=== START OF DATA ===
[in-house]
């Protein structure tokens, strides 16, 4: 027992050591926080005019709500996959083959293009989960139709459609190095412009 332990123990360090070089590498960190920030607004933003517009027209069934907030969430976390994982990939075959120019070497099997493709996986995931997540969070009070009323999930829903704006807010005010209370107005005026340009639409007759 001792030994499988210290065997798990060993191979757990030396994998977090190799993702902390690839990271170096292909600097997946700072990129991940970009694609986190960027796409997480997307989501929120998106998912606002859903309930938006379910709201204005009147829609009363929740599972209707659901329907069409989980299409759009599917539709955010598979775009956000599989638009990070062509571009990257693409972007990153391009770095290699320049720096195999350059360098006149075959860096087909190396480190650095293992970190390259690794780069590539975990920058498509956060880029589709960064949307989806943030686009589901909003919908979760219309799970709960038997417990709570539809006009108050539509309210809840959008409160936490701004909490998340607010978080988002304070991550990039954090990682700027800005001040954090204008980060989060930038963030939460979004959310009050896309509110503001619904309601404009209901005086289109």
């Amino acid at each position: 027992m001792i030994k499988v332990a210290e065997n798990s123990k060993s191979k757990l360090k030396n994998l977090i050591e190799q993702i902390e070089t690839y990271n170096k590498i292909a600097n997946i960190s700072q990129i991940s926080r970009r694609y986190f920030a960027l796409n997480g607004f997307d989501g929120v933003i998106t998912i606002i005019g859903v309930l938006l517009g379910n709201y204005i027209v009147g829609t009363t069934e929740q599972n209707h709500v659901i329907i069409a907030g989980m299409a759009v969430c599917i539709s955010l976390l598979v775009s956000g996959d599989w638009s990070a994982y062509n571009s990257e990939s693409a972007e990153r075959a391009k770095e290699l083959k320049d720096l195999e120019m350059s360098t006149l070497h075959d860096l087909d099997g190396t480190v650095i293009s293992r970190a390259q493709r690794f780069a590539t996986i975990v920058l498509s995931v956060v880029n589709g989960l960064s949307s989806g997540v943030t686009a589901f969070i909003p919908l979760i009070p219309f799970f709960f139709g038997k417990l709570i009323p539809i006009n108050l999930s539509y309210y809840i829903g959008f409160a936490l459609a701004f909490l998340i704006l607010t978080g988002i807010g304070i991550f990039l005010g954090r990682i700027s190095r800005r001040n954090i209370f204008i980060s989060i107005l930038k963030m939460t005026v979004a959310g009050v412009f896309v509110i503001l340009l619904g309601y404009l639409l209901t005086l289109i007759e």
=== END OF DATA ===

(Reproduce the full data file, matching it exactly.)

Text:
[in-house]
């Protein structure tokens, strides 16, 4: 027992050591926080005019709500996959083959293009989960139709459609190095412009 332990123990360090070089590498960190920030607004933003517009027209069934907030969430976390994982990939075959120019070497099997493709996986995931997540969070009070009323999930829903704006807010005010209370107005005026340009639409007759 001792030994499988210290065997798990060993191979757990030396994998977090190799993702902390690839990271170096292909600097997946700072990129991940970009694609986190960027796409997480997307989501929120998106998912606002859903309930938006379910709201204005009147829609009363929740599972209707659901329907069409989980299409759009599917539709955010598979775009956000599989638009990070062509571009990257693409972007990153391009770095290699320049720096195999350059360098006149075959860096087909190396480190650095293992970190390259690794780069590539975990920058498509956060880029589709960064949307989806943030686009589901909003919908979760219309799970709960038997417990709570539809006009108050539509309210809840959008409160936490701004909490998340607010978080988002304070991550990039954090990682700027800005001040954090204008980060989060930038963030939460979004959310009050896309509110503001619904309601404009209901005086289109």
């Amino acid at each position: 027992m001792i030994k499988v332990a210290e065997n798990s123990k060993s191979k757990l360090k030396n994998l977090i050591e190799q993702i902390e070089t690839y990271n170096k590498i292909a600097n997946i960190s700072q990129i991940s926080r970009r694609y986190f920030a960027l796409n997480g607004f997307d989501g929120v933003i998106t998912i606002i005019g859903v309930l938006l517009g379910n709201y204005i027209v009147g829609t009363t069934e929740q599972n209707h709500v659901i329907i069409a907030g989980m299409a759009v969430c599917i539709s955010l976390l598979v775009s956000g996959d599989w638009s990070a994982y062509n571009s990257e990939s693409a972007e990153r075959a391009k770095e290699l083959k320049d720096l195999e120019m350059s360098t006149l070497h075959d860096l087909d099997g190396t480190v650095i293009s293992r970190a390259q493709r690794f780069a590539t996986i975990v920058l498509s995931v956060v880029n589709g989960l960064s949307s989806g997540v943030t686009a589901f969070i909003p919908l979760i009070p219309f799970f709960f139709g038997k417990l709570i009323p539809i006009n108050l999930s539509y309210y809840i829903g959008f409160a936490l459609a701004f909490l998340i704006l607010t978080g988002i807010g304070i991550f990039l005010g954090r990682i700027s190095r800005r001040n954090i209370f204008i980060s989060i107005l930038k963030m939460t005026v979004a959310g009050v412009f896309v509110i503001l340009l619904g309601y404009l639409l209901t005086l289109i007759e």